Iran and Saudi Arabia: the impending storm

The rivalry between Iran and Saudi Arabia is not confessional in nature. Both lay claim to regional supremacy and also to the leading role in the Islamic world — maximalist positions that naturally provoke confrontation, writes Ali Fathollah-Nejad

Storming of the Saudi embassy in Tehran. — Picture-alliance/dpa/M-R Nadimi

Storming of the Saudi embassy in Tehran. — Picture-alliance/dpa/M-R Nadimi

THE year 2016 has begun with an escalation in the regional rivalry between Saudi Arabia and Iran. The execution by Saudi Arabia of the Shia cleric Nimr al-Nimr together with 46 other dissidents came across, in the difficult current domestic and foreign policy climate, as an act of provocation.
The ensuing attacks by a mob of ultra-hardliners on the Saudi embassy in Tehran and the consulate in Mashhad were the straw that finally broke the camel’s back. These propelled the power rivalry afflicting the entire region to an ominous level. Riyadh broke off diplomatic relations with Iran and urged Bahrain and Sudan to do the same.
Iran’s Supreme Leader, Ayatollah Ali Khamenei, has, meanwhile, published a caricature on his website equating Saudi and IS executioners and predicted ‘divine vengeance’. At a meeting with the Danish foreign minister in Tehran, president Hassan Rouhani expressed the hope ‘that European countries, which can be counted on to react to issues of human rights will also fulfil their human rights responsibilities in this case.’
Tehran’s harsh criticism of the despicable mass executions is, however, anything but credible: after all, it is not Saudi Arabia, but Iran itself that recorded the highest global execution rate in 2015. So there could hardly be a greater irony than a theocracy that executes its opponents accusing another of doing the same.

Hardliner stand-off
Meanwhile Iran’s centrist president was quick to condemn the attacks on Saudi Arabia’s diplomatic premises and blamed these on ‘extremist individuals’. After all, for his process of rapprochement with the west, set to bear fruit this year, the attacks represent an own goal — with unforeseeable foreign policy consequences. In an attempt at damage limitation, the Iranian police arrested more than 40 people in connection with the attacks.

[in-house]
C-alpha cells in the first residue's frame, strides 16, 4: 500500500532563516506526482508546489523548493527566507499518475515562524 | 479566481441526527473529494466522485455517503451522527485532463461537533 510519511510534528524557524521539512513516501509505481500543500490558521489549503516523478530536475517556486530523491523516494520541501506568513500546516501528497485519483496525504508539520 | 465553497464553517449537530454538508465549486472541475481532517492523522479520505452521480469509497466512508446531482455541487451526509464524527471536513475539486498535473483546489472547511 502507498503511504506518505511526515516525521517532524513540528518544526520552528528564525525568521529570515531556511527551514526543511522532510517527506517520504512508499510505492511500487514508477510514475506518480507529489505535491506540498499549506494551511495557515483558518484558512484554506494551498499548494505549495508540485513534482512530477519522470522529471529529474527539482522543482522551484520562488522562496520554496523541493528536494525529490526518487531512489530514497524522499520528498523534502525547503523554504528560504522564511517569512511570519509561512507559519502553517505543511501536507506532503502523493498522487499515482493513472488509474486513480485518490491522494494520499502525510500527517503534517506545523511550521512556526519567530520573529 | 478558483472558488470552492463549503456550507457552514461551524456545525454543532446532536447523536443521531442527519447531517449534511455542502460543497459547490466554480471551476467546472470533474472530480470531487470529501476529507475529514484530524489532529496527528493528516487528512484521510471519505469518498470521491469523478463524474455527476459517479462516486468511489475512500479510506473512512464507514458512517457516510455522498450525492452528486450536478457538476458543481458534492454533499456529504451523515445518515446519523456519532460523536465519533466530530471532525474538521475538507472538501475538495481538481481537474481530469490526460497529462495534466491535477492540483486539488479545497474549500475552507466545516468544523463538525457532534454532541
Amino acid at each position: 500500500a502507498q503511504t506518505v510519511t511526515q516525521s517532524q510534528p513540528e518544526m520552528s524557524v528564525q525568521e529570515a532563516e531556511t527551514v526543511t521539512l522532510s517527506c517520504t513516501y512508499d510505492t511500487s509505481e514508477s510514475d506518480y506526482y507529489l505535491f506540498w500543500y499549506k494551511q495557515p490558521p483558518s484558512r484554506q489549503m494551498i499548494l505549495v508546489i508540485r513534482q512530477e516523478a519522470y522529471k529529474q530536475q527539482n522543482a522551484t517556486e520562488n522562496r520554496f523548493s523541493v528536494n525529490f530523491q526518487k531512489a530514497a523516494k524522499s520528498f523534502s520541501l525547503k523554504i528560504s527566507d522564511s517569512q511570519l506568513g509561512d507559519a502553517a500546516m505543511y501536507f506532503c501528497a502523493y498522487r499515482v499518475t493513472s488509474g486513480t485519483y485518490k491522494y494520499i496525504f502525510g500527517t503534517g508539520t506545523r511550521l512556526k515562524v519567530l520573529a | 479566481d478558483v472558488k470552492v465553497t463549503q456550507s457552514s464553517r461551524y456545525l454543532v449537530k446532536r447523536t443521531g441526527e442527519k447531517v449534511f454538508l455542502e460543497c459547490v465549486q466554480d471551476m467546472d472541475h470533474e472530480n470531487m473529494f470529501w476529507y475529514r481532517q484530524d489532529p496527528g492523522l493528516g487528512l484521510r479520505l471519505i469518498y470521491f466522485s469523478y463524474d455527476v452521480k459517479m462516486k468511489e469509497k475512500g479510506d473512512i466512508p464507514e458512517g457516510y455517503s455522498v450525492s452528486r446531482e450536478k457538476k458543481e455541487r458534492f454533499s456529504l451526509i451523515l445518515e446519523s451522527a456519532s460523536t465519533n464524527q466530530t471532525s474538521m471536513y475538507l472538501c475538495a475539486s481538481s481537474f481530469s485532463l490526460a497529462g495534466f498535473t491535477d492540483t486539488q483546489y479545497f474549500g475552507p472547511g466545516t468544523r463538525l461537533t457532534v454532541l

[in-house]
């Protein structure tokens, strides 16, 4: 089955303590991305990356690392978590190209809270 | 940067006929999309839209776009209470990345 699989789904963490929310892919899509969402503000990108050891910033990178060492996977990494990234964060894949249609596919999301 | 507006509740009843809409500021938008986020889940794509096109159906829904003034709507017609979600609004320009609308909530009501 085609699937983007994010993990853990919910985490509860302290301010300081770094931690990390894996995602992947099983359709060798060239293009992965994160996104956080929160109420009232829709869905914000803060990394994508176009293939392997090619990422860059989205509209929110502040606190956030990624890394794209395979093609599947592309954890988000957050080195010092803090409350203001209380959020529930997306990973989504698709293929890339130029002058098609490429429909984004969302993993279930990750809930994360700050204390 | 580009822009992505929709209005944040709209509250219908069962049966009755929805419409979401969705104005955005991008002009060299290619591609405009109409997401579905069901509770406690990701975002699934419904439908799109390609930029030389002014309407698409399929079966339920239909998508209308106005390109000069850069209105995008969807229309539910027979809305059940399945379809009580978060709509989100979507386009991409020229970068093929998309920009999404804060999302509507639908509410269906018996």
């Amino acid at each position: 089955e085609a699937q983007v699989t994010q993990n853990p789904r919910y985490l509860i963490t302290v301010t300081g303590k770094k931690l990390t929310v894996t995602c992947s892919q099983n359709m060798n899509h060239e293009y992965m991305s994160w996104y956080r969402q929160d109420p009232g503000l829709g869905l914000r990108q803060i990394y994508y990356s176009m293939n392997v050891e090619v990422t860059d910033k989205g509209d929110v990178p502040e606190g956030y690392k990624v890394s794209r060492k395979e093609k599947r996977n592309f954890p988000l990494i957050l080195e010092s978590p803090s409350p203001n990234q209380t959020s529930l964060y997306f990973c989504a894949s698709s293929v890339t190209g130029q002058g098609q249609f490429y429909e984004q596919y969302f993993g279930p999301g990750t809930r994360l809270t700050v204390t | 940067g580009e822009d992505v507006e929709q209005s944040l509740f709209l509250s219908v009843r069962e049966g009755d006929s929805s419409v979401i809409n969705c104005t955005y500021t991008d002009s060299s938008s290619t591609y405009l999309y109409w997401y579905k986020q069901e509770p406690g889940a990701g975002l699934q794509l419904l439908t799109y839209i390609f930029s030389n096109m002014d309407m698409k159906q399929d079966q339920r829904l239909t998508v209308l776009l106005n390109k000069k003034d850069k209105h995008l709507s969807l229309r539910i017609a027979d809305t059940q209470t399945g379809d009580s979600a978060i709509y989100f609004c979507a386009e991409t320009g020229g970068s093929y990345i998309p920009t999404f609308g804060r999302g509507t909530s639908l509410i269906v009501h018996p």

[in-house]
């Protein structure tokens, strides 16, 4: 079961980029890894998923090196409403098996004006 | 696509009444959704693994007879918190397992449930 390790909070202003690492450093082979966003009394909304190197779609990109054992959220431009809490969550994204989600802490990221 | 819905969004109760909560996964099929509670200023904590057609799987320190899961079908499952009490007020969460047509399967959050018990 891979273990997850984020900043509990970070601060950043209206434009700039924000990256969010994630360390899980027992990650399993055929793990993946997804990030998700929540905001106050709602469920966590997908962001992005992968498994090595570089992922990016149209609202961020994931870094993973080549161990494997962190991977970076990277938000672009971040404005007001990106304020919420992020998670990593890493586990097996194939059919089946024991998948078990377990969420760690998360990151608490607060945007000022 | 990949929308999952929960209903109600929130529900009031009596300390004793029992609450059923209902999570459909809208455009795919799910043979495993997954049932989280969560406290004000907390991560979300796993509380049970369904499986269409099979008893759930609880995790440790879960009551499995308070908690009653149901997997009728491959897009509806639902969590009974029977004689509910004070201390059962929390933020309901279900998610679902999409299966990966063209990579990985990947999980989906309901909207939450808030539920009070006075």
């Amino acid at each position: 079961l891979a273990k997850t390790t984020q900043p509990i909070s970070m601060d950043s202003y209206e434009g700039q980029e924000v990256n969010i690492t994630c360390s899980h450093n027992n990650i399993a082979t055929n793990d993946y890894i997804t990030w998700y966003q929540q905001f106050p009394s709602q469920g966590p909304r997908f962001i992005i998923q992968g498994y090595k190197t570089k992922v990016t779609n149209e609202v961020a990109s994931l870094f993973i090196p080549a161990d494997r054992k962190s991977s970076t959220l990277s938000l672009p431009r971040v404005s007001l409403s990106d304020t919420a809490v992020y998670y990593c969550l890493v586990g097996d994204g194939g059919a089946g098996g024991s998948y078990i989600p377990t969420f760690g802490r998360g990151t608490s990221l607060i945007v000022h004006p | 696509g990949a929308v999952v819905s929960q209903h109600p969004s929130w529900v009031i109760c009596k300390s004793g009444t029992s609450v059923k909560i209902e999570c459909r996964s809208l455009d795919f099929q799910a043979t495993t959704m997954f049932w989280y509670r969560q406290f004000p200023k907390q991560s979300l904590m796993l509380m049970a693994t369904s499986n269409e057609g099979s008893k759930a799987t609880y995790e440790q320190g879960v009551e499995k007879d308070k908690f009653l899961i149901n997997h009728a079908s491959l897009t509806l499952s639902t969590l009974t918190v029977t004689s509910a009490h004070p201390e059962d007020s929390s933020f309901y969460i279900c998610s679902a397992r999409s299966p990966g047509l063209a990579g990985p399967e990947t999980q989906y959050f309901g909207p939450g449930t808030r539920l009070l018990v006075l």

This new escalation undoubtedly plays into the hands of hardliners on both sides. Those in the Islamic Republic who fear for their political, ideological and economic sinecures as a result of their country’s detente with the west, may now sense an opportunity to knock this off course to a significant degree.
But the frustration felt at the attacks on the diplomatic premises goes beyond the governmental camp. For example, critical voices were also heard from the supreme commander of the Tehran Revolutionary Guard as well as from the paramilitary Basij militia. Moreover, the Friday Prayer Imam Ahmad Khatami — otherwise known for statements of a martial nature — said that such acts ‘achieve nothing’ — an argument that could also come from the government.
Just as in Saudi Arabia, several domestic policy issues are simmering in Iran: the reformist daily Bahar was recently banned and Ayatollah Khamenei is warning that elections scheduled for February could be used by the US to effect change in the Islamic Republic — a thinly veiled warning to those power circles allied with the government.

The political dimension
IT SHOULD be noted that this Iranian-Saudi rivalry is not confessional in nature, the continuation of an ‘age-old enmity’ (Sueddeutsche Zeitung) between the Sunni and Shia branches of Islam. Instead, this interpretation has played an integral role in an imperial policy of divide and rule, one that flourished in particular most recently in the first decade of the 21st century. The violent US-led removal of the Saddam Hussein regime in 2003 and the destruction of the Iraqi state prepared the ground for Iran’s rise in power and influence, a process that reached its climax in the mid-2000s. Saudi Arabia reacted to this with an increasingly aggressive anti-Iranian, anti-Shia discourse, which has polluted the regional climate ever since. Riyadh has also failed to exert political influence in Iraq — its embassy in Baghdad only just reopened this January after 25 years.